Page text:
Michael Phelps Was Told He Would Never Succeed: How Many Employees Have Had Similar Put Downs?

Dec 15, 2020 | Press Release

Nancy Doyle, Dec 15, 2020

This article was written by Nancy Doyle from Forbes and was legally licensed.

In the world of diversity and inclusion we are fighting a never ending battle against misinformation. To give one painfully obvious example it took Jenny McCarthy mere minutes to give new life to the modern day anti vaccine movement, something years of published research and well-articulated counter arguments cannot seem to undo.

A quick Google search on any neurodiverse or mental health condition will usually lead you very quickly to wildly inaccurate statements such as “he developed autism when he was 8” or “did you know they don’t have ADHD in France?” As a psychologist such phrases make me shudder. Of course we cannot expect everyone to be an expert but as employers and managers we must be very careful not to pick up and repeat such careless phrases.

You may think you don’t work with anyone who is neurodifferent but I guarantee you that you work alongside us and encounter us in everyday life all the time.

The ‘Naughty’ Child Does Not Have To Become The ‘Troubled’ Employee

As I have discussed previously, it is very common for neurodiverse children to be labelled as “naughty” or “difficult” when they are at school. It is not surprising then that they also suffer from assumptions and labels in the workplace. If as a dyspraxic child you were told that your condition wasn’t real, or simply an excuse for being lazy you would of course be anxious as an employee that any prospective employer may view your condition in the same light. This could easily become a self-fulfilling prophecy if you encounter a manager or co-worker who makes careless comments based on misconceptions and hearsay. However it does not have to play out this way. In a supportive environment people who have previously felt unsupported can soar. There is no better motivation than being told you can’t do something and no greater focus and drive than that of an ADHD person on a mission!

In an interview with People magazine the Olympic swimmer Michael Phelps talked about his experiences as an ADHD child in a school that didn’t take his condition seriously. “I [saw] kids who, we were all in the same class, and the teachers treated them differently than they would treat me. I had a teacher tell me that I would never amount to anything and I would never be successful.” Imagine if Phelps had stopped looking for his talent and believed their words. Better yet imagine being the manager that hires a Michael Phelps for your team and gets to benefit from their talent and motivation.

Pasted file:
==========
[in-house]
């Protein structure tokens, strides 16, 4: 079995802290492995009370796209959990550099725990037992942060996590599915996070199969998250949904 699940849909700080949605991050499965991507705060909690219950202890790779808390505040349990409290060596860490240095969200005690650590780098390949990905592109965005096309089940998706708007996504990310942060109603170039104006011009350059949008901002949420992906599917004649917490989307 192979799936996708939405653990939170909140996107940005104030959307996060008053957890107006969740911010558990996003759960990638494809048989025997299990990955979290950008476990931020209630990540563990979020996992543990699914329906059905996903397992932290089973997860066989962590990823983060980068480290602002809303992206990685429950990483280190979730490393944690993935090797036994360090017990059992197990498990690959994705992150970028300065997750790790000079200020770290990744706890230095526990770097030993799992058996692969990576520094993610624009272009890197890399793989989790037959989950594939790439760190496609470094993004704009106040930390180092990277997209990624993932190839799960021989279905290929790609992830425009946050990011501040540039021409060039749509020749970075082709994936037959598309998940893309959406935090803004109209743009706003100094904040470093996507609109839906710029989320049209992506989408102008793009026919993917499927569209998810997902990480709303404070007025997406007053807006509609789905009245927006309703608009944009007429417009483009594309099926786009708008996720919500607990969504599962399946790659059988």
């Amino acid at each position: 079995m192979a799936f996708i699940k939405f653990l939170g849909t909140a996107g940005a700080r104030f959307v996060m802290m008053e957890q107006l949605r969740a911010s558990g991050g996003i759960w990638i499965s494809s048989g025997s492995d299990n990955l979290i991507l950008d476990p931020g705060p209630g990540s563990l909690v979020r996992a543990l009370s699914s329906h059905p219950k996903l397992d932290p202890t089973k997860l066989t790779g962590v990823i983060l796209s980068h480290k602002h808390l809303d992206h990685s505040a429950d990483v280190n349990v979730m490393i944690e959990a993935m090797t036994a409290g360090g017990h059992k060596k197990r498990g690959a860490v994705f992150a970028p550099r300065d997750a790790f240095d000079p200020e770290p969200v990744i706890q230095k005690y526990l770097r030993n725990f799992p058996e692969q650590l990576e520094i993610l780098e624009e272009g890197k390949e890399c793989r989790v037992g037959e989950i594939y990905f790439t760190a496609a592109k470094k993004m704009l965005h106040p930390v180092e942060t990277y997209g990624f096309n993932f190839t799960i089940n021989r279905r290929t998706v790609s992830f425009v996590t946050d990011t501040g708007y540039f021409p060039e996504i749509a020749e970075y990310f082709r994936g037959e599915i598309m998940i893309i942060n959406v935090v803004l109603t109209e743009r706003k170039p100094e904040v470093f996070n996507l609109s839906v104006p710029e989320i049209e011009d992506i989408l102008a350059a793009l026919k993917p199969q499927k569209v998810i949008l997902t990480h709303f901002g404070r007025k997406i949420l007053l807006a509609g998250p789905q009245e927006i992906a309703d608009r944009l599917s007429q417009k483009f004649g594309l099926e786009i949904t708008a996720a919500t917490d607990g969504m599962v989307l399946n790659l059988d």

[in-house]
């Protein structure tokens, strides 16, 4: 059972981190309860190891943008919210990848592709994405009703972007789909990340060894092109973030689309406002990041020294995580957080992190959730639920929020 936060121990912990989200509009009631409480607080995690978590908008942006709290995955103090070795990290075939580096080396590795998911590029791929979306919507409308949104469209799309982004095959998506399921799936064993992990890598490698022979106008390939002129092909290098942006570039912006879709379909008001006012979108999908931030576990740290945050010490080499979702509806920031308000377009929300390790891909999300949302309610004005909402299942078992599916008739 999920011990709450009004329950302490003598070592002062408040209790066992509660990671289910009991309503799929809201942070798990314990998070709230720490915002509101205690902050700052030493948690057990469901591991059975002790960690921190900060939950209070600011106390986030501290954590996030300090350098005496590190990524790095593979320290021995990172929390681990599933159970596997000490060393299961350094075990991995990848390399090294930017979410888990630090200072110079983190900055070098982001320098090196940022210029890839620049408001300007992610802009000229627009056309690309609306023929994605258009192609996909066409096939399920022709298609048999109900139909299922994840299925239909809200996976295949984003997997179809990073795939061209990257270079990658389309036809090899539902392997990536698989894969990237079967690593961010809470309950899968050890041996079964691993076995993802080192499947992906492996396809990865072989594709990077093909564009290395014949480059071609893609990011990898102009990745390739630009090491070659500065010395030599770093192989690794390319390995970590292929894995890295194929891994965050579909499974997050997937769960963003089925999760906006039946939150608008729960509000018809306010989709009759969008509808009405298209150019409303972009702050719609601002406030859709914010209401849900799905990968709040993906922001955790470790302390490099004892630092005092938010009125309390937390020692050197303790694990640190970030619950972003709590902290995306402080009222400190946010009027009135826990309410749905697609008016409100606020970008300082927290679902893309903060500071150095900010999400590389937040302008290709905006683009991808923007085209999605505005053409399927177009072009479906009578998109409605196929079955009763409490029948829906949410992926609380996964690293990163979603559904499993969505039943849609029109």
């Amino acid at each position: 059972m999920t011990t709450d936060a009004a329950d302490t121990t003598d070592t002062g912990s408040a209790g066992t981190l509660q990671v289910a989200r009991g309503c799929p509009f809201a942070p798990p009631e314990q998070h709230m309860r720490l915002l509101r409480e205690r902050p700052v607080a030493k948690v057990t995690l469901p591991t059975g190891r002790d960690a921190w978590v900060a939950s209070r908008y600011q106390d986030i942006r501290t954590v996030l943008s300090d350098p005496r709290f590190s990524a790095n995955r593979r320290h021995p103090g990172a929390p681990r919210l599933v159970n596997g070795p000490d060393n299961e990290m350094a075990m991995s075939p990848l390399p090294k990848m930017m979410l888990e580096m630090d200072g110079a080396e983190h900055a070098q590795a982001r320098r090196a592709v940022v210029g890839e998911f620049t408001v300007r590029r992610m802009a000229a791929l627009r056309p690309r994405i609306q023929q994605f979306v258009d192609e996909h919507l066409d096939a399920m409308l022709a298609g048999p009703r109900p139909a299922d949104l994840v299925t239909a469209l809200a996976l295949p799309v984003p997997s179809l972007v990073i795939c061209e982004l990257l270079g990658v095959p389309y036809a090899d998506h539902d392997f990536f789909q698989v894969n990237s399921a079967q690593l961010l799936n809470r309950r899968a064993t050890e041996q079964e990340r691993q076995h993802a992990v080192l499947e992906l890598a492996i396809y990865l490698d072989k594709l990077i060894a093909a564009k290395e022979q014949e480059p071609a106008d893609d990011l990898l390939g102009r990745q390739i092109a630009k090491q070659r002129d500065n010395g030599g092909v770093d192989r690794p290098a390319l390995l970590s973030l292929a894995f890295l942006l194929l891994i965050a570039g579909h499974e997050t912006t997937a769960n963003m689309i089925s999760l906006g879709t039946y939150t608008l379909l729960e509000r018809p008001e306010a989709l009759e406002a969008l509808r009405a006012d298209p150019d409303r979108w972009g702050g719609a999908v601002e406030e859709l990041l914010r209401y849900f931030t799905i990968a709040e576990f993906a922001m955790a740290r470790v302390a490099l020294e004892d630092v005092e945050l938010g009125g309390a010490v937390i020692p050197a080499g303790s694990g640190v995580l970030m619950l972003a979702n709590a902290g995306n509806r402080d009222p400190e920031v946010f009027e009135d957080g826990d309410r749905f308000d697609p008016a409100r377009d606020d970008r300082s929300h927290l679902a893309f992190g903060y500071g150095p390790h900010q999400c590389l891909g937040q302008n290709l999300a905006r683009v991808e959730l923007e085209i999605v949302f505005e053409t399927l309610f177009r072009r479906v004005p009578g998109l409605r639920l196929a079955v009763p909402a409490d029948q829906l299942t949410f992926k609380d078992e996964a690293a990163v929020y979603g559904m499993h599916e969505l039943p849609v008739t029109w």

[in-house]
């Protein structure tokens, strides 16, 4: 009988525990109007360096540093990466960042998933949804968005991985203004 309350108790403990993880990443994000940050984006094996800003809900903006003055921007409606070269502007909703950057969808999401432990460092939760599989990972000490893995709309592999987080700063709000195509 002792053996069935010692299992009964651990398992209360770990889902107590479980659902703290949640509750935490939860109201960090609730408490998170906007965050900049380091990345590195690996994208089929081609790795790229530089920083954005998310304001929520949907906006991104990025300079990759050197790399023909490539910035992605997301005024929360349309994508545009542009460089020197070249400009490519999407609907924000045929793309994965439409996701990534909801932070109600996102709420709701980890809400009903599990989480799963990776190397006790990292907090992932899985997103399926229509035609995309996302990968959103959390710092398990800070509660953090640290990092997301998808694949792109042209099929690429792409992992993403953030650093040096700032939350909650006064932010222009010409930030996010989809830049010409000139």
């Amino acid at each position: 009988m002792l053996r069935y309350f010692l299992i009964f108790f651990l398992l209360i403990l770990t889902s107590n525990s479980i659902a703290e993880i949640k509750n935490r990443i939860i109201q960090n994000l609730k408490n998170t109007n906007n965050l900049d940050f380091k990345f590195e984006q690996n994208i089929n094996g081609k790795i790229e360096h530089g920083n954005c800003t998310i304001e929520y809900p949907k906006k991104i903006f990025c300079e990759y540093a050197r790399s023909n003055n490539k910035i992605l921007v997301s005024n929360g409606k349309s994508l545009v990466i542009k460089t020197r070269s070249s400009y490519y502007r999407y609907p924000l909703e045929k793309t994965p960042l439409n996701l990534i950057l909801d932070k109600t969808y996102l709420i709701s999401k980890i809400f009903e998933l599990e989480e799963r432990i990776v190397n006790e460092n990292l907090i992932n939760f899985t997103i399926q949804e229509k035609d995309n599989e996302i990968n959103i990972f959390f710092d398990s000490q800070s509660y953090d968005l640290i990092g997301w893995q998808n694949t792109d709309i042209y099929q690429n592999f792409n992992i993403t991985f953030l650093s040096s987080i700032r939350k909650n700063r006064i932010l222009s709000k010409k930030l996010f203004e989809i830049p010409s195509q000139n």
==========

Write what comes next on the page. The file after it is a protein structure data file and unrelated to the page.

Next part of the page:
It is all too easy to tell ourselves that our words don’t matter but when it comes to a neurodiverse employee or co-worker the loss of trust that comes from a careless comment can have huge consequences. Setting out to run your teams inclusively and bringing in D&I training are a step in the right direction, but be careful not to accidentally reinforce untruths and bias. Do your research, take the time to educate yourself, start up a conversation and, if you get it wrong, apologize!

Jumping Through Hoops To Prove Ourselves

Another way in which neurodifferent employees are subtly “othered” in the workplace is the way they are expected to prove that their condition is legitimate. In the workplace as well as in education, neurodiverse and disabled people are often expected to provide evidence of their condition in order to access accommodations.

It is interesting to note the way different conditions are treated. If a new recruit told you they were diabetic or recovering from a surgery would you immediately doubt them? Suspect they are just looking for a way to get special treatment? Generally not. Even if you do doubt such a story a simple doctors’ note will be enough to bring you on board.

The same is not true for neurodiversity. A psychologist’s note for a patient must meet far stricter criteria before it is considered valid. We must demonstrate our methods and provide examples of tests given. This suggests an inherent bias against mental health and neurodifferences, an additional set of hoops to jump through before we prove our case. This week I saw a LinkedIn post in which a business leader was sharing his experience of being autistic in the finance industry and someone commented “how do you know it’s not ADHD?” I can’t imagine anyone questioning a different type of diagnosis. “Are you sure those chest pains aren’t indigestion? Do you definitely have MS, perhaps you need more sleep / exercise / fish oils?”

What this all boils down to, is trust. We trust people not to lie to us about serious matters, especially in the workplace. If an employee calls in sick we give them the benefit of the doubt. We must show the same level of trust to neurodifferent people and those with invisible disabilities. They do not owe us their confidential medical history or brain scans in order to be deserving of our trust and respect. They are not, and have never been, badly behaved children trying to trick us. And trust will lead to respect, belonging and working at their best.

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